I often hear stories of university professors/researchers who patent or find other ways to profit from various aspects of their work or technology they invent. But I know in the case of my own state, the university claims ownership of any patents or other profit that culminate from research done there (http://www.suny.edu/sunypp/documents.cfm?doc_id=88). There is a loophole for things done "on a persons own time) but it would seem one would have to be extremely diligent to support such a claim. How does this end up happening in real life situations?
In addition to the “own time” provision you need to look into clause d)
and clause g)
and possibly even this bit under clause b)
That’s a great point Naita! I guess I can see how it can be done in theory. I’m still curious though, if anyone has some good real life examples they can point me to.
I know professors who have been involved with start-ups based on their research. Others get on the boards of companies founded by students. And of course there is consulting,which is easier to do with a reputation built up from published research.
Even a simple patent through the university will reward the inventor if someone wants to license / buy it - there will usually be some inverse relationship between % due to the prof according to the amount of money being made.
If you have something serious on your hands then you will want to spin out a company to exploit it. Universities are falling over themselves to support academic staff in this endeavour, and some are even competent at doing it.
How that works from seeing colleagues do it is that the academic will have the body of fundamental research done in their lab and wants to take the next step to translating it. The first steps to getting a company off the ground are easy for a prof used to raising money, especially given that most governments are basically sick of academics dicking around and are begging them to do something useful.
It’s not really a business at this stage, more an extension of their research group but with some key research staff working full time on shifting the research in a commerical direction. As milestones are hit and it starts looking like it might become a business (in it’s own right or someone wants to buy it), the prof progressively stands aside and seats him or herself down on the SAB, and business people come in to run the show. [This pathway to profitibility is obv not easy by any stretch, but that route is what people are aiming for].
The university, academic and research staff involved profit from their work according to whatever contracts were drawn up when the company was founded.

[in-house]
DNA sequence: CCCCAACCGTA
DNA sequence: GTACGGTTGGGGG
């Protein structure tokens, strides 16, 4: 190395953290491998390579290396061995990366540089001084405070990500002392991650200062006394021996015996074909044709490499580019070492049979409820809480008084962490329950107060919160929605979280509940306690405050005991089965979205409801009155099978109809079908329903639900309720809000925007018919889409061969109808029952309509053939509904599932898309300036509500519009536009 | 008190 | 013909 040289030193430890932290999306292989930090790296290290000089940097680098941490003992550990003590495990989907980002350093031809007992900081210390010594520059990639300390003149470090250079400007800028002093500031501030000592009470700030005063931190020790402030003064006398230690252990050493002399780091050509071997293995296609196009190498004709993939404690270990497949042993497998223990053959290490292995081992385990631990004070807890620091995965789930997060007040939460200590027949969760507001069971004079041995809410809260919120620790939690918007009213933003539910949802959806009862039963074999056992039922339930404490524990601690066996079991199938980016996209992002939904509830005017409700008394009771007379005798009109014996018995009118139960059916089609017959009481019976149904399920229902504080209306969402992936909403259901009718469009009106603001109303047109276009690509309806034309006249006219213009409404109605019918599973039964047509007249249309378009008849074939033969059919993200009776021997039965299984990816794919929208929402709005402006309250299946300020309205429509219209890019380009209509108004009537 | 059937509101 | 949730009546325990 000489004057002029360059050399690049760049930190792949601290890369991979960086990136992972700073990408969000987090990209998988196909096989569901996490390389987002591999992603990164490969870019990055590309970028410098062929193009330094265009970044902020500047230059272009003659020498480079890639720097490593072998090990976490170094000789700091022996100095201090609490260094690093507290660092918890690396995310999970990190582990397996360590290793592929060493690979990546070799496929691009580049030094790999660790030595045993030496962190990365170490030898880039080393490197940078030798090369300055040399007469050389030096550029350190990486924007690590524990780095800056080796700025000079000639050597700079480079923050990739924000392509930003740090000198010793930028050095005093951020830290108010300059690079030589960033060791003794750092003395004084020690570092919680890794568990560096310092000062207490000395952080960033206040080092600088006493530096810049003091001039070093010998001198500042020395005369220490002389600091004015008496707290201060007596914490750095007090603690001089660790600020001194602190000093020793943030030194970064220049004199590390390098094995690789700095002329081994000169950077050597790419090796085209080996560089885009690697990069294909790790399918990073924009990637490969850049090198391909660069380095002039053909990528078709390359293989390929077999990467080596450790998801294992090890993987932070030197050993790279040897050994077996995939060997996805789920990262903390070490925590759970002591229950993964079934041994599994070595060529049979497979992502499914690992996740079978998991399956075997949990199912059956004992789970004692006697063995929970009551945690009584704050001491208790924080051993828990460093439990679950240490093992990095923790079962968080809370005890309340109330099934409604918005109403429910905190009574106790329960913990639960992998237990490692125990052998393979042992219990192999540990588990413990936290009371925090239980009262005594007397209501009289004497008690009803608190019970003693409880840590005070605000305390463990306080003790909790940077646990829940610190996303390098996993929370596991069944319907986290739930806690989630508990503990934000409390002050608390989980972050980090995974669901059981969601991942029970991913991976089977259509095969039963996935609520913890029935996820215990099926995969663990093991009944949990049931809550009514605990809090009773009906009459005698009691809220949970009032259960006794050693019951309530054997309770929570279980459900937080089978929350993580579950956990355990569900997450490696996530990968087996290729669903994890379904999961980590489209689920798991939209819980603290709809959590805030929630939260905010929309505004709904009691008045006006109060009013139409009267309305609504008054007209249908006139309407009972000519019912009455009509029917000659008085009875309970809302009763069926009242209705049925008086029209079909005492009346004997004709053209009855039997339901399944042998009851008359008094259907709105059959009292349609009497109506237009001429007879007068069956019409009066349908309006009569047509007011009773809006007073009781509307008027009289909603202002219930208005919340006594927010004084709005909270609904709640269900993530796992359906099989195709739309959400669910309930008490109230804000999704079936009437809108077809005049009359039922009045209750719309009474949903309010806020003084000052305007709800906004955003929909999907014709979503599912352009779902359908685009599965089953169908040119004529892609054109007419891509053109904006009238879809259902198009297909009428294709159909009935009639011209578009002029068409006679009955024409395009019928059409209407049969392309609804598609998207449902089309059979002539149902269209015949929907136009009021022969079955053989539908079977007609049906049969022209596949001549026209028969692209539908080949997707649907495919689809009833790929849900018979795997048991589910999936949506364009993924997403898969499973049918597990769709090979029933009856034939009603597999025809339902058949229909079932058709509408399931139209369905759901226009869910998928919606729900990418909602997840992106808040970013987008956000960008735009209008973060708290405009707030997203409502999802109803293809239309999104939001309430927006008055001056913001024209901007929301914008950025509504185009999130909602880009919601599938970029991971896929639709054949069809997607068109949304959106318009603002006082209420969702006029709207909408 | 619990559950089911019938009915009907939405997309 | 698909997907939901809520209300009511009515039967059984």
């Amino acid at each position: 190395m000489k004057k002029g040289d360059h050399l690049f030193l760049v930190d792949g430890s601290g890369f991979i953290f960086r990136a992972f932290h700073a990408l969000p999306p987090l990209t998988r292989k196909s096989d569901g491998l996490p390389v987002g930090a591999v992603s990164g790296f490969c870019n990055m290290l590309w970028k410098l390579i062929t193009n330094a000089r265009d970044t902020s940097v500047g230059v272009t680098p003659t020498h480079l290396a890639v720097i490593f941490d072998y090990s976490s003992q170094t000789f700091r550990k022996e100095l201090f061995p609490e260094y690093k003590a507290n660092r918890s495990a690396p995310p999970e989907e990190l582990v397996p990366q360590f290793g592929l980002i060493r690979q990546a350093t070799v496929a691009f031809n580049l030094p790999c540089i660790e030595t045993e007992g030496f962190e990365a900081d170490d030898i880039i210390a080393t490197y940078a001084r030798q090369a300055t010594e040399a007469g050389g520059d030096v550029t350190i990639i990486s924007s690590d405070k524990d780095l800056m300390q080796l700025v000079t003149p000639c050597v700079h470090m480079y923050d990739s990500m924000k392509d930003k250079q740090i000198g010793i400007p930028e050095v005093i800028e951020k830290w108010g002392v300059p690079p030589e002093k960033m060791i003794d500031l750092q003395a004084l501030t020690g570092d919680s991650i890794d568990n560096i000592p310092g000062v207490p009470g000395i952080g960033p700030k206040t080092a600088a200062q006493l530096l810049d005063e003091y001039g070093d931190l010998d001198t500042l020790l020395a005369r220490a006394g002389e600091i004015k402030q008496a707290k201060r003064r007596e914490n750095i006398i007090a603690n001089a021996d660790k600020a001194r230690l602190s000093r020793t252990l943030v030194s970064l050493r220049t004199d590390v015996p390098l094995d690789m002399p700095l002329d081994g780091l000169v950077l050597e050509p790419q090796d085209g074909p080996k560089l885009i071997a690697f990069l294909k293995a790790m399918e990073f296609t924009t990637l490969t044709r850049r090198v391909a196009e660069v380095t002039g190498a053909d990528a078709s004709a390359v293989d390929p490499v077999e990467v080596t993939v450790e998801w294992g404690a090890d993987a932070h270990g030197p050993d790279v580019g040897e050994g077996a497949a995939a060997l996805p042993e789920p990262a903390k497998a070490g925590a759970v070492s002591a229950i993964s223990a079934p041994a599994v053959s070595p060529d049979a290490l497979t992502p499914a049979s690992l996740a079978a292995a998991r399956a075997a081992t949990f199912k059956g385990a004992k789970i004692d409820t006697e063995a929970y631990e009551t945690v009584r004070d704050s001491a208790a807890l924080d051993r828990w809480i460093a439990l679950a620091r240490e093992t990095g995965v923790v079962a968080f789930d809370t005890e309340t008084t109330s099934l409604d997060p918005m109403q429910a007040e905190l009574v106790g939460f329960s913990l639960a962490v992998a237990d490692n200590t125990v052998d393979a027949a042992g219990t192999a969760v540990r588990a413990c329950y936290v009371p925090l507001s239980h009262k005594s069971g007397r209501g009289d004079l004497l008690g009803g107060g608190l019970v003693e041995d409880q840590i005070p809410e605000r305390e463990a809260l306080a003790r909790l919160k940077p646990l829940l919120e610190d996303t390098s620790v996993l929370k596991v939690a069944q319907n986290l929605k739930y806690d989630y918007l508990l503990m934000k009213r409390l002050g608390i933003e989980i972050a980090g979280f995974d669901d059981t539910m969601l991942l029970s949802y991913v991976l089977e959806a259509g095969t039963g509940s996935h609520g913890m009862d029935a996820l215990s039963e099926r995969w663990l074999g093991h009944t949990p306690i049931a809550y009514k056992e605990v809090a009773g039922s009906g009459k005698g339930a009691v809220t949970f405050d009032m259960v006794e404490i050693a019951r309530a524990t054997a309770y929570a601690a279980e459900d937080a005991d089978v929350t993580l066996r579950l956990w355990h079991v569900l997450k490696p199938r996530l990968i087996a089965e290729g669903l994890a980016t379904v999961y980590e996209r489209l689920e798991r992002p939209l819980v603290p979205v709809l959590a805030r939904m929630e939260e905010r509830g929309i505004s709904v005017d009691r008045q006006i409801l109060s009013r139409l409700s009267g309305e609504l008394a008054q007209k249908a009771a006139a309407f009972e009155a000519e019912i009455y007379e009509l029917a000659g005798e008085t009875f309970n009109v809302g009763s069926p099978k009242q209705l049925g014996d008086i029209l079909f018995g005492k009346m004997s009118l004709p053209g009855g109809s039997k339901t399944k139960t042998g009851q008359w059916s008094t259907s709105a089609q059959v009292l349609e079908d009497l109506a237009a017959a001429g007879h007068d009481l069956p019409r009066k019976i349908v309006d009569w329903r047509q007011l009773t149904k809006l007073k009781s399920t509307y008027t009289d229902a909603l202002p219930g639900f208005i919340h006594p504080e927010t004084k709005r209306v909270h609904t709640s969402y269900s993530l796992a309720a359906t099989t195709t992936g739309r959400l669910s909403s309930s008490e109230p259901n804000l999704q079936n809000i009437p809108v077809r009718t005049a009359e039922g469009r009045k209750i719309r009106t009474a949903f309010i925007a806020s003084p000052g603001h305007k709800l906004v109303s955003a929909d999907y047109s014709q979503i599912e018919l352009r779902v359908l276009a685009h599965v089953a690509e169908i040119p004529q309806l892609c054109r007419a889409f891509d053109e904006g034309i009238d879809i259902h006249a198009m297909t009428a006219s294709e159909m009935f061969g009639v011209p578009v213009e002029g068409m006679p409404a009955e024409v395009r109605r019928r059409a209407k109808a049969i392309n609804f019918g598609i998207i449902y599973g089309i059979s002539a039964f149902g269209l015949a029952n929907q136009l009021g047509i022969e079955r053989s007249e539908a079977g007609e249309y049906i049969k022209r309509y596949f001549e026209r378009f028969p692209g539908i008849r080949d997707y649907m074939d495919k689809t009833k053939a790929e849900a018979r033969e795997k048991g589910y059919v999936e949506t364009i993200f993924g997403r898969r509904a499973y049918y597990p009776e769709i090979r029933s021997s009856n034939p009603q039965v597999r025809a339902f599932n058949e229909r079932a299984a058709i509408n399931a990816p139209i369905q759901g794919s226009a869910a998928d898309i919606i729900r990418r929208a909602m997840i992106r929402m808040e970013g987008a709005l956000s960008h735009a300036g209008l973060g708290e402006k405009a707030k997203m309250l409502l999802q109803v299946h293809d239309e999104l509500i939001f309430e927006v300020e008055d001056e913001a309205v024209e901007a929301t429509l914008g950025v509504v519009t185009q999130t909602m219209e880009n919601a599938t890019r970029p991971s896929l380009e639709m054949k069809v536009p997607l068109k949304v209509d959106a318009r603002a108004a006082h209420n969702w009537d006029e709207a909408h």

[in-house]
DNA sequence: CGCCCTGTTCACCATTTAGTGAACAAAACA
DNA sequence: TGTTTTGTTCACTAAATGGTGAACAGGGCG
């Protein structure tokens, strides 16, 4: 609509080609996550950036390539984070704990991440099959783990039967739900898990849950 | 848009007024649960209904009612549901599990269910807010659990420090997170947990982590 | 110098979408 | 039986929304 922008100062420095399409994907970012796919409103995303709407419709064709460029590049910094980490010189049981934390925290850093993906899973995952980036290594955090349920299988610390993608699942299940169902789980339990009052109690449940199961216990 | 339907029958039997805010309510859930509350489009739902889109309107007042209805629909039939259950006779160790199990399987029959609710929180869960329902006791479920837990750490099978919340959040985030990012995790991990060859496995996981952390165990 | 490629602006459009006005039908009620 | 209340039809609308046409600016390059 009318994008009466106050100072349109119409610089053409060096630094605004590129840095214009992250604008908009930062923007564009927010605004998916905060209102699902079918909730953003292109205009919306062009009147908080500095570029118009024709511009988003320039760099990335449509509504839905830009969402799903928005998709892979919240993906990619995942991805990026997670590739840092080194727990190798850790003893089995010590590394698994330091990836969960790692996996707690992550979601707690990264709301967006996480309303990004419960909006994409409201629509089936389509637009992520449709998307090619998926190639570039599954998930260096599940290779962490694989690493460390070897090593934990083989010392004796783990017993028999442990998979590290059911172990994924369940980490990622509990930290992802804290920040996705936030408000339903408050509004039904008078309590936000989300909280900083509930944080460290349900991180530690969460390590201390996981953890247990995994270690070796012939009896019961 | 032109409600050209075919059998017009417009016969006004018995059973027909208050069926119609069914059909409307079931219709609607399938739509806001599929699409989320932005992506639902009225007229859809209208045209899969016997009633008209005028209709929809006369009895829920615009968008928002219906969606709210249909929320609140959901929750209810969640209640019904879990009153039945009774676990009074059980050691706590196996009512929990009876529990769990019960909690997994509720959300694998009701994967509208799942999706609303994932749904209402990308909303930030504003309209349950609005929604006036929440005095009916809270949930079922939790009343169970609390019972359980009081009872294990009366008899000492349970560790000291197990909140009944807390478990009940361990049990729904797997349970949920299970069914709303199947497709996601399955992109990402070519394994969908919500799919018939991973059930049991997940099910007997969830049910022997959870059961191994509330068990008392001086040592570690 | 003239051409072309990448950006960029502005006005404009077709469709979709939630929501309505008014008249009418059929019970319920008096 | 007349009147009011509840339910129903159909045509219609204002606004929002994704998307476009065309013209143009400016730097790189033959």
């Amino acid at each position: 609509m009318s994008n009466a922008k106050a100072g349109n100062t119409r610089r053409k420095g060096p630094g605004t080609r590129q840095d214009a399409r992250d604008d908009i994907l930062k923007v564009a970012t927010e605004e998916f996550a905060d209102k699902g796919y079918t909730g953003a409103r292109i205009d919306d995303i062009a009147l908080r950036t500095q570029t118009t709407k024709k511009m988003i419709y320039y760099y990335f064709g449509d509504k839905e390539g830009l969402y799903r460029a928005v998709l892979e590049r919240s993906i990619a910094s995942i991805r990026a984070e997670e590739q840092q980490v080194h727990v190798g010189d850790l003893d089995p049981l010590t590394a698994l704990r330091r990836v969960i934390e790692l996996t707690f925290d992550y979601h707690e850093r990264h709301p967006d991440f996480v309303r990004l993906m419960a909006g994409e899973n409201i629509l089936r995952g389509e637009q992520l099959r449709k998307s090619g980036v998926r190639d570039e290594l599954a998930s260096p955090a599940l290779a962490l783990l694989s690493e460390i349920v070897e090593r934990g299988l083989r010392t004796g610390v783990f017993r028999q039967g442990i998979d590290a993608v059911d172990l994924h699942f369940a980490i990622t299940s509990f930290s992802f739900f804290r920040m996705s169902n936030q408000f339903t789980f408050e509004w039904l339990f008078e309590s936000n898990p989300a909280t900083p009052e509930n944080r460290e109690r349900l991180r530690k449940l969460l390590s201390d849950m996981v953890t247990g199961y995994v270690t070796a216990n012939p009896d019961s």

Running a research group is very much like running a small business in some ways - it’s a natural step for many to try and exploit the science commercially. If you are of an entrepreneurial bent it is a great environment - even during the PhD you can think in this direction.
Researchers who publish get higher salaries get hired by more prestigious universities.
This topic interests me greatly. Do you know where I may find more information about this?
Where I work as a federal employee, the government owns the patent, but the co-inventors share about 25% of the royalties from the patent but no more than than a total of $150,000 per year for all patents.
As it happens I’m involved in this right now (as an investor/fund-raiser not the scientist). The first thing that happened is we had to come to an agreement with the University to license their share of the patent rights (the “inventor” shares patent with the U). After we got the release, the rest was pretty much just straight startup kind of stuff (raising money, getting lab space, hiring staff, etc). The University, while not directly involved (certainly they are providing no financial support) is still very supportive of the project and is helping in other ways.
Florida has a quasi-governmental body focused on this stuff:
Florida Institute for the Commercialization of Public Research
The business-speak word you want is “technology transfer”. Research universities have Offices of Technology Transfer that handle the negotiations between the university, the intellectual property creators, and potential clients. The university typically owns the intellectual property(*), but unless the university want to drive away current and potential future faculty, they will offer fairly sensibly licensing and profit sharing agreements.
While things like fabrication techniques, new materials, new devices, etc., are still a big part of the scene, technology transfer offices at major research universities these days do the bulk of their licensing for software (think: algorithms, control software, computational tools, etc. as opposed to glossy commercial-type software).
(*)For research conducted using external funding sources (so, nearly everything), this will be stated in the funding contracts. As for the content creator: they signed away rights when being hired.